Book Title: Under the Harrow
Author: Flynn Berry
Genres: Thriller, Fiction, Mystery, Suspense
Date Read: 04/27/16
Pub Date: 06/14/16
When Nora takes the train from London to visit her sister in the countryside, she expects to find her waiting at the station, or at home cooking dinner. But when she walks into Rachel’s familiar house, what she finds is entirely different: her sister has been the victim of a brutal murder.
Stunned and adrift, Nora finds she can’t return to her former life. An unsolved assault in the past has shaken her faith in the police, and she can’t trust them to find her sister’s killer. Haunted by the murder and the secrets that surround it, Nora is under the harrow: distressed and in danger. As Nora’s fear turns to obsession, she becomes as unrecognizable as the sister her investigation uncovers.
I’d like to thank Penguin books for my copy in exchange for a fair and honest review.
This one packed quite a punch for such a little book (my actual page count came in at 219). I found myself fluctuating between 3-4 stars but settled on rounding up as the ending went in a different route than I swore it would. I was a little nervous picking up yet another book with a quote stating its “the next Gone Girl”, but this was totally different (in a great way!).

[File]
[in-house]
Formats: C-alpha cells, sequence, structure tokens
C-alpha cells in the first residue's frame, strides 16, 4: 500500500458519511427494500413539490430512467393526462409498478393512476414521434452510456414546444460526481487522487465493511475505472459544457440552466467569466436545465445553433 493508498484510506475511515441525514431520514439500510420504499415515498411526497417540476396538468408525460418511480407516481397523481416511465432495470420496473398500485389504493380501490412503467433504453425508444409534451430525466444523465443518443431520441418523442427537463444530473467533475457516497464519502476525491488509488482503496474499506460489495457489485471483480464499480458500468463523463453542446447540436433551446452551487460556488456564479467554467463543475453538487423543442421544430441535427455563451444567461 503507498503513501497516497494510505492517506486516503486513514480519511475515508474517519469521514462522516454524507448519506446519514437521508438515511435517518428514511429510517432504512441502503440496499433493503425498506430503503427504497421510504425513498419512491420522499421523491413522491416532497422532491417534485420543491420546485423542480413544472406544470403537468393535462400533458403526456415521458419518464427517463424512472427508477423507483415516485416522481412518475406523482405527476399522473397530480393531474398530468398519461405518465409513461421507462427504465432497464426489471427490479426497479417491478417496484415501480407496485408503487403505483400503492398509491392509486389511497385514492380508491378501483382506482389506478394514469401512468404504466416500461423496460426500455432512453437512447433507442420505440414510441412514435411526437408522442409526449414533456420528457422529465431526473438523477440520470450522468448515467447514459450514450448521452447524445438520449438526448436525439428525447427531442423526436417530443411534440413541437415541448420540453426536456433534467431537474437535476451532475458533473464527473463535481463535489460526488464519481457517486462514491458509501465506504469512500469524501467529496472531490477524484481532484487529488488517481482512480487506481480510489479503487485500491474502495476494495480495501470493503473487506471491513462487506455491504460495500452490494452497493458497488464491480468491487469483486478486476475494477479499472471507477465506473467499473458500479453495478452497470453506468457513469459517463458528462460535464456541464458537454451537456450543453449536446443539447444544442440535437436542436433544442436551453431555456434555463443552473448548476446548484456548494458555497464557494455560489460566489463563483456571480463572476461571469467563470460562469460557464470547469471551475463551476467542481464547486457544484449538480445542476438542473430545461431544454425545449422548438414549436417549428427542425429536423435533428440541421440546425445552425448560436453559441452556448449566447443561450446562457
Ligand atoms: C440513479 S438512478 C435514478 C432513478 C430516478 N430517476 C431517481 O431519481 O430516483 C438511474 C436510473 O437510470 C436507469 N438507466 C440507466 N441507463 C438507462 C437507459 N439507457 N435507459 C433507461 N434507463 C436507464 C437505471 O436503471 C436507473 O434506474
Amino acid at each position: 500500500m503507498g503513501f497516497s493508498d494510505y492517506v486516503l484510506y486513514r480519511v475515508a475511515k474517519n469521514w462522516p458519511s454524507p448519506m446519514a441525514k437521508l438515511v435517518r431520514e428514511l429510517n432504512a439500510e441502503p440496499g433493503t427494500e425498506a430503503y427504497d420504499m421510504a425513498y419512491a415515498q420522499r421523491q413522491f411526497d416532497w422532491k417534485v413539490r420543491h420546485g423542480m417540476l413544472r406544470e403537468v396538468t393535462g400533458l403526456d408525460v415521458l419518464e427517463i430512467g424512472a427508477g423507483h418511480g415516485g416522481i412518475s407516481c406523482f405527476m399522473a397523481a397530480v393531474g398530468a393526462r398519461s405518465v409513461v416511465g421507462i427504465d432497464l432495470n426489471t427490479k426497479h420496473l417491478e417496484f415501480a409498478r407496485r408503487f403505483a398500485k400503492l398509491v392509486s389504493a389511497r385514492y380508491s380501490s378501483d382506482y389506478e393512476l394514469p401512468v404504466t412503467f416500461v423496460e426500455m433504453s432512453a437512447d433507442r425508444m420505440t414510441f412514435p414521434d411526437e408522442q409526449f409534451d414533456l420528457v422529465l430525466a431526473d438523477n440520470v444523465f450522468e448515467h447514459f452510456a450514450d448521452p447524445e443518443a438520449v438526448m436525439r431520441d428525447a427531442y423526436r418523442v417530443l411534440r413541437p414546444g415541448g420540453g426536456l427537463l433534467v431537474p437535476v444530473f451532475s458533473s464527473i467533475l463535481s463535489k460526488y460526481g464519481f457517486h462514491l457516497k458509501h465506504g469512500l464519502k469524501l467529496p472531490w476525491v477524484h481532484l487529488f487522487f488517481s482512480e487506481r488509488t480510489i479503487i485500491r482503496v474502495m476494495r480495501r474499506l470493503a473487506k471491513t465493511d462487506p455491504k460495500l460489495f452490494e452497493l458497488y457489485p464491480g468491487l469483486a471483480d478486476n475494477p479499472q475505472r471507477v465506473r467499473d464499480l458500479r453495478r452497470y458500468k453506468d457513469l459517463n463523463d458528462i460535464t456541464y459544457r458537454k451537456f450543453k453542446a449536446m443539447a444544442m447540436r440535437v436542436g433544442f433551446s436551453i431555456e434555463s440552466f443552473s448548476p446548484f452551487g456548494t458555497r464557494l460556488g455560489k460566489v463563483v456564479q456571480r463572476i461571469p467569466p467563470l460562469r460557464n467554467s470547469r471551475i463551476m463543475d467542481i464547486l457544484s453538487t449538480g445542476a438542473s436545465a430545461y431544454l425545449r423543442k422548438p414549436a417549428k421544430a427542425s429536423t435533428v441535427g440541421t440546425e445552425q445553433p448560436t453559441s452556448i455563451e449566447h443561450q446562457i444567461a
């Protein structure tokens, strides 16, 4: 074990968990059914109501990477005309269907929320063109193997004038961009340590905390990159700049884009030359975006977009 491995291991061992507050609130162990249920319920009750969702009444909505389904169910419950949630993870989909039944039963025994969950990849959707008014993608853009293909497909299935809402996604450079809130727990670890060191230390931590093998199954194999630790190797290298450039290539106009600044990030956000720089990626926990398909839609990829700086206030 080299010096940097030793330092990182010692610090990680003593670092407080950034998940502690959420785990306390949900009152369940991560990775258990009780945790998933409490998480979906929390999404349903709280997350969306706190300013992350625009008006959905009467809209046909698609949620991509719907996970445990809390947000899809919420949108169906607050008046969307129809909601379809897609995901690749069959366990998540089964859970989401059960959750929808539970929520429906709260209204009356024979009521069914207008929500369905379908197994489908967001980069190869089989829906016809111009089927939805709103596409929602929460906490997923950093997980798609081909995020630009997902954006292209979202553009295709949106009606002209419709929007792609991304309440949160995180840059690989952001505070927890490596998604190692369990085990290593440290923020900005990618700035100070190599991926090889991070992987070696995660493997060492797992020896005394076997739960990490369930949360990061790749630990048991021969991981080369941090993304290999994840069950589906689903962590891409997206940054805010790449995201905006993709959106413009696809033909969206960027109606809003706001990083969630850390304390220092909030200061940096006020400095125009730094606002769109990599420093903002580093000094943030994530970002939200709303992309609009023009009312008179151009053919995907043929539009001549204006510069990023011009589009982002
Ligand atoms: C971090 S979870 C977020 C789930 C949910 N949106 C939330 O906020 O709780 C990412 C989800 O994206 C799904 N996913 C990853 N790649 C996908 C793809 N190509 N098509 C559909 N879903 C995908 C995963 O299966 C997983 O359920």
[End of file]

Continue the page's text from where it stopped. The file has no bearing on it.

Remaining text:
This is the story of a murder, sure, but its even more the story of a woman slowly losing her mind. Muahahahahahaha. I love psychological thrillers that make you wonder “is this person truly insane or are they just going nuts based on their surrounding stimuli”. Unfortuanately, it seems that Gone Girl and The Girl on the Train sparked a whole conga line of books trying to recreate that feeling you get when the narrator is the “bad guy” and you’ve been duped all along, only this doesn’t work so well once everyone has done it a million billion bajillion times. *rant over*
This story is not that type of book. I was pleasantly surprised with the ending and the way the whole story was wrapped up so neatly, but not in an obnoxious way. There is a bad guy (guys?) and I don’t feel its spoilery to tell you that. These sisters had serious issues going on, and that is explored in layers which was another satisfying aspect here.
The only thing that threw my groove a bit was the narrator’s train of thought. Sister-friend was ALL over the place; sometimes I wanted to give Nora a gentle smack and say “come back to me; get your head in the game!” It clearly wasn’t enough to cause me to give up, but it was a bit distracting.
I ended up liking this more than I expected and would consider this style of writing (while much shorter and concise than hers) a similar feel to Tana French. This was very descriptive of setting and the author did a fantastic job making me feel as if I was there.
There is a brief scene of violence involving an animal near the beginning. It might be slightly disturbing to some readers.